Despite thoughts about other future plans that have crossed his mind, Josh knows that being in the military is the right choice for him and can even benefit him in the future depending on what he wants to spend the rest of his life doing.

“It was always a family thing, it was always in the back of my mind,” Josh said. “My dad’s an EMT for the Kentwood Fire Department, so I said, ‘Oh, I could work for the fire department.’ Then I got drawn to criminal justice so it’s, ‘Oh, being a cop sounds cool.’ I can jumpstart both those careers with the military, and if I don’t want to jumpstart another career that’s a career in itself if you have what it takes so, yeah, let’s go for it.”

Josh is enthusiastic about his future, and he is thankful for the people that have gotten him where he is today. The support from his mom especially means a lot to him, even though she wasn’t completely convinced at first.

“There are so many people that affect my decision, so my mom’s probably the biggest one,” Josh said. “When I took my dad to sign my enlistment papers- because I wasn’t eighteen yet- and he’s all for [my enlistment]. He says, ‘Oh, this should be something that everybody has to do at least two years of, no matter the branch.’ Then I took my mom. She said, ‘Are you sure you want to do this? I sign this paper; there’s no going back.’ I said, ‘Yeah, I’m sure.’ My recruiter was looking at me, and he said, “Your mom is something special.’ She worries a lot, but there’s not much she can do. If she didn’t want to sign it now, I’d turn eighteen and do it myself. She supports me, but she’s scared to death about everything.”

Josh’s siblings both show immense support for his plans and what he is choosing to do with his life. Josh and his brother, who is enlisted in the Navy, now have a bit more than a typical sibling rivalry: military branch rivalry. Josh is also five years older than his sister and is saddened to have to leave her soon.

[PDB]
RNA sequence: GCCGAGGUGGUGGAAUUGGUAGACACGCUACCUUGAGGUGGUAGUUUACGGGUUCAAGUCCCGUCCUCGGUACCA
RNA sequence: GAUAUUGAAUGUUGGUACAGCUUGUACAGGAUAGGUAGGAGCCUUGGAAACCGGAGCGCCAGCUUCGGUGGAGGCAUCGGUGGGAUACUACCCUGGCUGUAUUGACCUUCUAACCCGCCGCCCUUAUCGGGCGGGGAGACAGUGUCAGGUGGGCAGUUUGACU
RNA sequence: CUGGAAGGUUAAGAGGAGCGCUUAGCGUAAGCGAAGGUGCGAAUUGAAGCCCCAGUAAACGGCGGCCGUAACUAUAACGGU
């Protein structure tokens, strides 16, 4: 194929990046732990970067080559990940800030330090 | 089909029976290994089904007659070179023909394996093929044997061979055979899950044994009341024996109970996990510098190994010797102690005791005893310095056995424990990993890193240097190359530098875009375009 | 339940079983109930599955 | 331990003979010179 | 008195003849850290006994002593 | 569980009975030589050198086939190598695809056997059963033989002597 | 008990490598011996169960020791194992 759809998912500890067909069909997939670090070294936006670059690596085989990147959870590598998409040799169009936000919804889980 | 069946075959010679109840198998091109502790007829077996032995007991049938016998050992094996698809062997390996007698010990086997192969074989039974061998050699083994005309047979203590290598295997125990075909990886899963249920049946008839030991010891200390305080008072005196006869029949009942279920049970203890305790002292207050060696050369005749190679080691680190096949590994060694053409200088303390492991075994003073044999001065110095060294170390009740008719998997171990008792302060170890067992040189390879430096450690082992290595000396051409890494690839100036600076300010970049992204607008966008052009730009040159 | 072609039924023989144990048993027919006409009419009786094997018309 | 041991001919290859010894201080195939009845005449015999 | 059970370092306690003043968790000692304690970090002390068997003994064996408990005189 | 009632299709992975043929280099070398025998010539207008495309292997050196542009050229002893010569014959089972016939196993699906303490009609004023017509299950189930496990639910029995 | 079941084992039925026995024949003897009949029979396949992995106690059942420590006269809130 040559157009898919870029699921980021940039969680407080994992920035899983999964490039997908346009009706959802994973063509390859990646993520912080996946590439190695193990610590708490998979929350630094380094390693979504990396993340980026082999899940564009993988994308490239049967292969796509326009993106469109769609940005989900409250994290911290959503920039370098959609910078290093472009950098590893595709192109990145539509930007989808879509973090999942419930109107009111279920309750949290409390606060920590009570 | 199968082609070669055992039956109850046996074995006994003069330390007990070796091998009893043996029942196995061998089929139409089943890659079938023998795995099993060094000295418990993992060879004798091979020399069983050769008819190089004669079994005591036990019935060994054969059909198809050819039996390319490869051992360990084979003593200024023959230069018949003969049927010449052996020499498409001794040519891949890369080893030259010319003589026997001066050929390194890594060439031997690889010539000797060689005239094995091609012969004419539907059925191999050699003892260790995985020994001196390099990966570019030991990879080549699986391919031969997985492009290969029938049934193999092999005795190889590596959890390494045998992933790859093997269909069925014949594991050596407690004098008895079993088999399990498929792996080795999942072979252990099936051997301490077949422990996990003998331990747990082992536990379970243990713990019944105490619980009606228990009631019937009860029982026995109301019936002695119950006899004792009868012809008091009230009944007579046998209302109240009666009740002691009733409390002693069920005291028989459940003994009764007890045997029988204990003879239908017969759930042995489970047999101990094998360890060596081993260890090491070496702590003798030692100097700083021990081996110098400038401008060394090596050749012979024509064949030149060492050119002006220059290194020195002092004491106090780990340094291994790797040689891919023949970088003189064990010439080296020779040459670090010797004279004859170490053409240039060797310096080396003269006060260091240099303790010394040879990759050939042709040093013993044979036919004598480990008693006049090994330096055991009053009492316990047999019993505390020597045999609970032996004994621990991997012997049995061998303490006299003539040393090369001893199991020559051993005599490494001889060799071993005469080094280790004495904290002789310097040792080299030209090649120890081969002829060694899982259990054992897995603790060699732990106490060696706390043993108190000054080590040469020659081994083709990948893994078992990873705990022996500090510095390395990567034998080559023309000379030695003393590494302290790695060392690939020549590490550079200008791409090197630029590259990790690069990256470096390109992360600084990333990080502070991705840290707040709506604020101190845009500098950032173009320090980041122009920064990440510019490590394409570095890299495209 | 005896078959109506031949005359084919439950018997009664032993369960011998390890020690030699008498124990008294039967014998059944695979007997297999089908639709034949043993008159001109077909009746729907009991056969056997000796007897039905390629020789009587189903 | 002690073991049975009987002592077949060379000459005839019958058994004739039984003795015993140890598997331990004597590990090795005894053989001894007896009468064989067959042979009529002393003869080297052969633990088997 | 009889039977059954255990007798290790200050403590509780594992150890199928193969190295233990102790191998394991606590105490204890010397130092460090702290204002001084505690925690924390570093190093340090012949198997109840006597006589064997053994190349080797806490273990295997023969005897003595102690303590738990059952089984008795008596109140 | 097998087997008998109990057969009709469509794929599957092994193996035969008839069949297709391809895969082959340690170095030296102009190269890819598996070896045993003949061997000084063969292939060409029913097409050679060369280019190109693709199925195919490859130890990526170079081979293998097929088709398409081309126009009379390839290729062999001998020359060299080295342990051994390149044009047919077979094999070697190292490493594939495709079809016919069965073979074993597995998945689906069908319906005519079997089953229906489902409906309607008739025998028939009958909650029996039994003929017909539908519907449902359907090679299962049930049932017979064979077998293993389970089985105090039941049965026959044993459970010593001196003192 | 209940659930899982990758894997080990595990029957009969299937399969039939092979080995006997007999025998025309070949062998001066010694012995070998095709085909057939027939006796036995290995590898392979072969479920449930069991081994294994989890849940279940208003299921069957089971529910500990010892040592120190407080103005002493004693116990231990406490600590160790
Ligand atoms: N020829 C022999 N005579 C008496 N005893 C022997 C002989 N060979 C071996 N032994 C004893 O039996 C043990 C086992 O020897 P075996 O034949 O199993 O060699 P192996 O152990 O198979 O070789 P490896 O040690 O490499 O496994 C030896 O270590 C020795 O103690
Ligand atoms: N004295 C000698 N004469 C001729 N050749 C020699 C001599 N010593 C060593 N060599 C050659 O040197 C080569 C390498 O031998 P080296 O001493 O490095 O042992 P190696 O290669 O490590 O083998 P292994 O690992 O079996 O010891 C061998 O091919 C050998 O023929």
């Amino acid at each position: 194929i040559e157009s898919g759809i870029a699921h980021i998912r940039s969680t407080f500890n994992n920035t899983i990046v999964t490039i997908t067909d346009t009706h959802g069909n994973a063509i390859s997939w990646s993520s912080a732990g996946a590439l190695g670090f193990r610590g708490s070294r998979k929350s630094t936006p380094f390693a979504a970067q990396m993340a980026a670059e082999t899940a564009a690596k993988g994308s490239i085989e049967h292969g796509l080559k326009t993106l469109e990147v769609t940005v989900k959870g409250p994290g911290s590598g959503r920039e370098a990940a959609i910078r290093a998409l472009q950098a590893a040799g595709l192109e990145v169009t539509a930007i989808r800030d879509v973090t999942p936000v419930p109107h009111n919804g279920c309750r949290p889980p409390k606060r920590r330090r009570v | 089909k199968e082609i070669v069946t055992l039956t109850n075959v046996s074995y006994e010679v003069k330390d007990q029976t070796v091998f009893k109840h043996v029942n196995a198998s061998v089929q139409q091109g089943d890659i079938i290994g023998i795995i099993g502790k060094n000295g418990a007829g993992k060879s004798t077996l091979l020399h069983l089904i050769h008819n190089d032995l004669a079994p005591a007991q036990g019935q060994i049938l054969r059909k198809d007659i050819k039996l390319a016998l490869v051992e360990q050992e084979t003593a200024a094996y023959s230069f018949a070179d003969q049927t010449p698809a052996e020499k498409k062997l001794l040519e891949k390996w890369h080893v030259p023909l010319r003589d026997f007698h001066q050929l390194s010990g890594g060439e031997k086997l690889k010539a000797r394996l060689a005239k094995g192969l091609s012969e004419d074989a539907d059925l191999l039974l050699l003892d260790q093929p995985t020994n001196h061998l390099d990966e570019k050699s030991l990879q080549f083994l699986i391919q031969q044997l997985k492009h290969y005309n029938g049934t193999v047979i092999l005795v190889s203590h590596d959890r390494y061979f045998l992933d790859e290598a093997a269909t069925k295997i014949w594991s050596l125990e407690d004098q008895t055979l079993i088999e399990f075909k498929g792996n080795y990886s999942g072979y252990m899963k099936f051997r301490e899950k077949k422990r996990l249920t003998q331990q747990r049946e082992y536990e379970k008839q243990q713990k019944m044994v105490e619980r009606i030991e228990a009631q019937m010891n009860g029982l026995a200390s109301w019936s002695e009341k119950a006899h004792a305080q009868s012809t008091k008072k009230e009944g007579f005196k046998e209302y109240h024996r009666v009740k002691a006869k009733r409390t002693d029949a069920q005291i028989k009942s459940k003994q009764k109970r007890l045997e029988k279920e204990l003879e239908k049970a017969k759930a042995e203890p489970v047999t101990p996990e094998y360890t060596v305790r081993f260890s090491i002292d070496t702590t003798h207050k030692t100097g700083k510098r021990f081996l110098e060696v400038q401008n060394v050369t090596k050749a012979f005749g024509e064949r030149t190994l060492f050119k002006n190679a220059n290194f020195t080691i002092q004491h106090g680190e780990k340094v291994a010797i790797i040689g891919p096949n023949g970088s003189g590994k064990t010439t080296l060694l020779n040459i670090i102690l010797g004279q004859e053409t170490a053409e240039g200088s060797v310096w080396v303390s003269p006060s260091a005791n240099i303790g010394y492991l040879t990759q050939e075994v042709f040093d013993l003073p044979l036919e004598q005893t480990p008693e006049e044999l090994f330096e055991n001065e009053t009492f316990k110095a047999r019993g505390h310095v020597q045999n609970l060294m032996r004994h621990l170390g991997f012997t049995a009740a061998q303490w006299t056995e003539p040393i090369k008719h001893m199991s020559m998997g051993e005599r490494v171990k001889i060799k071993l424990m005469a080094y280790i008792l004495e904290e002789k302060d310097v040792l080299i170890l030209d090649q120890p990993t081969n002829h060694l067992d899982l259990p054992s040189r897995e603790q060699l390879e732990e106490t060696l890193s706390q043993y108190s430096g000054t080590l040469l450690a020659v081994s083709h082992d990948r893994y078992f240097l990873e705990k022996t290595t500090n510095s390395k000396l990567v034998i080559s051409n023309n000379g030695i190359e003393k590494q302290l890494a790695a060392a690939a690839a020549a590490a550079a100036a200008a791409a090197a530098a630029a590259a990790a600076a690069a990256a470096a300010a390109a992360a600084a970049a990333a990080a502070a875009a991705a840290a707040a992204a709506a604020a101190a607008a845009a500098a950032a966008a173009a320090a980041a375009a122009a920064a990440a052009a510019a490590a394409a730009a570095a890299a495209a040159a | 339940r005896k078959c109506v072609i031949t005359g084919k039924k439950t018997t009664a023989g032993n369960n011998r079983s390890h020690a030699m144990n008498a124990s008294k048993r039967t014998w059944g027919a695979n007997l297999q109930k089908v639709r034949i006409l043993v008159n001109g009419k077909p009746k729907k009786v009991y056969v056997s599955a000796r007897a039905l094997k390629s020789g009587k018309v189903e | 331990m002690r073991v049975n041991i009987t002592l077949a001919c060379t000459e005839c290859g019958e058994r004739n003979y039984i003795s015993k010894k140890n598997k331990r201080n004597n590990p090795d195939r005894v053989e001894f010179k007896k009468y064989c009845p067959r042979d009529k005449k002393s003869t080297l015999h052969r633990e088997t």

“I don’t know how it’s going to affect her, but I think it’s going to be difficult because it’s not like I’m just going away to school and can talk when she needs to talk,” Josh said. “It’s boot-camp, thirteen weeks. I can write letters, but the most you can probably write with your free time is two in a thirteen-week period. For her, it’s just one of those things. She thinks it’s awesome, and she goes around saying, ‘Oh, my brother’s doing this, this, and this,a�� but she doesn’t, I guess it hasn’t really set in like,’Oh, they’re going to be gone nine months out of the year or more doing God knows what, God knows where.’ She’s my biggest fan.”

Josh is confident in his decision to be a Marine and can’t wait to start the next journey in his life. With the support from his close friends and family members, he is ready to set off and be proud of his new title.

“I looked at the Air Force, and the Army, and the Navy, I looked at all of them and the Marines just felt right,” Josh said. “You know, you hear all these things with the other branches, with the Marines you have the title of Marine, and you’re not, “Oh, I’m this in the Army.a�� You’re, “I’m a Marine, once a Marine, always a Marine.”